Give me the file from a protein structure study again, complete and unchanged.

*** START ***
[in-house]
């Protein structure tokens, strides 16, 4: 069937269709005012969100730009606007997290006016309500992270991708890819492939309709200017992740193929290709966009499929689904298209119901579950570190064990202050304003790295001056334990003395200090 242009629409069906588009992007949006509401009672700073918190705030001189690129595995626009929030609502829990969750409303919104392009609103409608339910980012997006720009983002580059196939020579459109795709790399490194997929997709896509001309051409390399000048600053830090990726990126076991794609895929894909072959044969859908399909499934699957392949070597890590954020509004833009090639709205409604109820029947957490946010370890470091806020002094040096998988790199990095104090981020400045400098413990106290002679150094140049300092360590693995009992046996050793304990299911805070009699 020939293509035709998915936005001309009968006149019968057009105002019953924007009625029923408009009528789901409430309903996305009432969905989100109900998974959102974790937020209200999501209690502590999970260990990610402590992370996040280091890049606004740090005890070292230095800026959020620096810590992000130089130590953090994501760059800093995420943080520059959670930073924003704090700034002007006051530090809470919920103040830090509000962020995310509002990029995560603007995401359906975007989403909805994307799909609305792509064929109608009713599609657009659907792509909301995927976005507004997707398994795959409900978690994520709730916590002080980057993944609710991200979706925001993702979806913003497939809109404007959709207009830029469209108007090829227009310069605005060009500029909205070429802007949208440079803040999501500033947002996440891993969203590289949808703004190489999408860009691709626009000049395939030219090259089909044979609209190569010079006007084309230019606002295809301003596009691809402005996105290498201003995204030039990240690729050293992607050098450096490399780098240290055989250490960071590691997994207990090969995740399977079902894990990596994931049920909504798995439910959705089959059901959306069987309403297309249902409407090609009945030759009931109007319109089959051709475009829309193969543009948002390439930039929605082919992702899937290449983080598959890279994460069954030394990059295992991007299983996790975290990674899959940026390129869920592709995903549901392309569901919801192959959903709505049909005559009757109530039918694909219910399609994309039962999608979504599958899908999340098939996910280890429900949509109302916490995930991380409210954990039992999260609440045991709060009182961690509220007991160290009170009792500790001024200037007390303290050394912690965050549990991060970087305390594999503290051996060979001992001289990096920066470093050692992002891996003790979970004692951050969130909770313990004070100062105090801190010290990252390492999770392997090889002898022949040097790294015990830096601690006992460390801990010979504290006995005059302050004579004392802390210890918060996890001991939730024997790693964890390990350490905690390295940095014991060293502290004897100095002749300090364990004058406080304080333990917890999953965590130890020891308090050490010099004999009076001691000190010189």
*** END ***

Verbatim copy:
[in-house]
């Protein structure tokens, strides 16, 4: 069937269709005012969100730009606007997290006016309500992270991708890819492939309709200017992740193929290709966009499929689904298209119901579950570190064990202050304003790295001056334990003395200090 242009629409069906588009992007949006509401009672700073918190705030001189690129595995626009929030609502829990969750409303919104392009609103409608339910980012997006720009983002580059196939020579459109795709790399490194997929997709896509001309051409390399000048600053830090990726990126076991794609895929894909072959044969859908399909499934699957392949070597890590954020509004833009090639709205409604109820029947957490946010370890470091806020002094040096998988790199990095104090981020400045400098413990106290002679150094140049300092360590693995009992046996050793304990299911805070009699 020939293509035709998915936005001309009968006149019968057009105002019953924007009625029923408009009528789901409430309903996305009432969905989100109900998974959102974790937020209200999501209690502590999970260990990610402590992370996040280091890049606004740090005890070292230095800026959020620096810590992000130089130590953090994501760059800093995420943080520059959670930073924003704090700034002007006051530090809470919920103040830090509000962020995310509002990029995560603007995401359906975007989403909805994307799909609305792509064929109608009713599609657009659907792509909301995927976005507004997707398994795959409900978690994520709730916590002080980057993944609710991200979706925001993702979806913003497939809109404007959709207009830029469209108007090829227009310069605005060009500029909205070429802007949208440079803040999501500033947002996440891993969203590289949808703004190489999408860009691709626009000049395939030219090259089909044979609209190569010079006007084309230019606002295809301003596009691809402005996105290498201003995204030039990240690729050293992607050098450096490399780098240290055989250490960071590691997994207990090969995740399977079902894990990596994931049920909504798995439910959705089959059901959306069987309403297309249902409407090609009945030759009931109007319109089959051709475009829309193969543009948002390439930039929605082919992702899937290449983080598959890279994460069954030394990059295992991007299983996790975290990674899959940026390129869920592709995903549901392309569901919801192959959903709505049909005559009757109530039918694909219910399609994309039962999608979504599958899908999340098939996910280890429900949509109302916490995930991380409210954990039992999260609440045991709060009182961690509220007991160290009170009792500790001024200037007390303290050394912690965050549990991060970087305390594999503290051996060979001992001289990096920066470093050692992002891996003790979970004692951050969130909770313990004070100062105090801190010290990252390492999770392997090889002898022949040097790294015990830096601690006992460390801990010979504290006995005059302050004579004392802390210890918060996890001991939730024997790693964890390990350490905690390295940095014991060293502290004897100095002749300090364990004058406080304080333990917890999953965590130890020891308090050490010099004999009076001691000190010189």